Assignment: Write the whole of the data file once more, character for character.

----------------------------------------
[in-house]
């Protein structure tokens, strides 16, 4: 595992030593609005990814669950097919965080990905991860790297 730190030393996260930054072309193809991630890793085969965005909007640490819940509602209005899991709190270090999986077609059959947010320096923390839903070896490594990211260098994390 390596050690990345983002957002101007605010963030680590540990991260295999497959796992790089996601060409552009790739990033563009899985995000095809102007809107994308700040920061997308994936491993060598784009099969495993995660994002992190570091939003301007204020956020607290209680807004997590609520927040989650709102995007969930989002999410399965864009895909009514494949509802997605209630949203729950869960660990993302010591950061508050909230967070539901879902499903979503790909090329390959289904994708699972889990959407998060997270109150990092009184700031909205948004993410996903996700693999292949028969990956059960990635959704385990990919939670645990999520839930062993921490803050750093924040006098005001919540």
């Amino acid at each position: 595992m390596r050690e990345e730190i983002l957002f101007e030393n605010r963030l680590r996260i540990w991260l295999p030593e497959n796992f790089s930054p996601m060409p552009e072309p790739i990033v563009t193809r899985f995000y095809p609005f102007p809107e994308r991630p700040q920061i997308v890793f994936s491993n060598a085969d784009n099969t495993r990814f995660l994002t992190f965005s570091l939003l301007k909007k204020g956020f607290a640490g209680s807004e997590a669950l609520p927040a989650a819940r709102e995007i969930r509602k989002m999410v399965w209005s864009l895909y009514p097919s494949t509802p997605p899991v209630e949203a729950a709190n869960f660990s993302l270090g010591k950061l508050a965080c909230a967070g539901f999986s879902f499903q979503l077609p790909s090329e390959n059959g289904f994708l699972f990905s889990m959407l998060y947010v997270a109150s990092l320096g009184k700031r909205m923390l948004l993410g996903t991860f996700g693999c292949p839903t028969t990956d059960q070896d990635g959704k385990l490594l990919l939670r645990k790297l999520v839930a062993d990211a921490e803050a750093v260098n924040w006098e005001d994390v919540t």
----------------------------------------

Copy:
[in-house]
């Protein structure tokens, strides 16, 4: 595992030593609005990814669950097919965080990905991860790297 730190030393996260930054072309193809991630890793085969965005909007640490819940509602209005899991709190270090999986077609059959947010320096923390839903070896490594990211260098994390 390596050690990345983002957002101007605010963030680590540990991260295999497959796992790089996601060409552009790739990033563009899985995000095809102007809107994308700040920061997308994936491993060598784009099969495993995660994002992190570091939003301007204020956020607290209680807004997590609520927040989650709102995007969930989002999410399965864009895909009514494949509802997605209630949203729950869960660990993302010591950061508050909230967070539901879902499903979503790909090329390959289904994708699972889990959407998060997270109150990092009184700031909205948004993410996903996700693999292949028969990956059960990635959704385990990919939670645990999520839930062993921490803050750093924040006098005001919540």
């Amino acid at each position: 595992m390596r050690e990345e730190i983002l957002f101007e030393n605010r963030l680590r996260i540990w991260l295999p030593e497959n796992f790089s930054p996601m060409p552009e072309p790739i990033v563009t193809r899985f995000y095809p609005f102007p809107e994308r991630p700040q920061i997308v890793f994936s491993n060598a085969d784009n099969t495993r990814f995660l994002t992190f965005s570091l939003l301007k909007k204020g956020f607290a640490g209680s807004e997590a669950l609520p927040a989650a819940r709102e995007i969930r509602k989002m999410v399965w209005s864009l895909y009514p097919s494949t509802p997605p899991v209630e949203a729950a709190n869960f660990s993302l270090g010591k950061l508050a965080c909230a967070g539901f999986s879902f499903q979503l077609p790909s090329e390959n059959g289904f994708l699972f990905s889990m959407l998060y947010v997270a109150s990092l320096g009184k700031r909205m923390l948004l993410g996903t991860f996700g693999c292949p839903t028969t990956d059960q070896d990635g959704k385990l490594l990919l939670r645990k790297l999520v839930a062993d990211a921490e803050a750093v260098n924040w006098e005001d994390v919540t």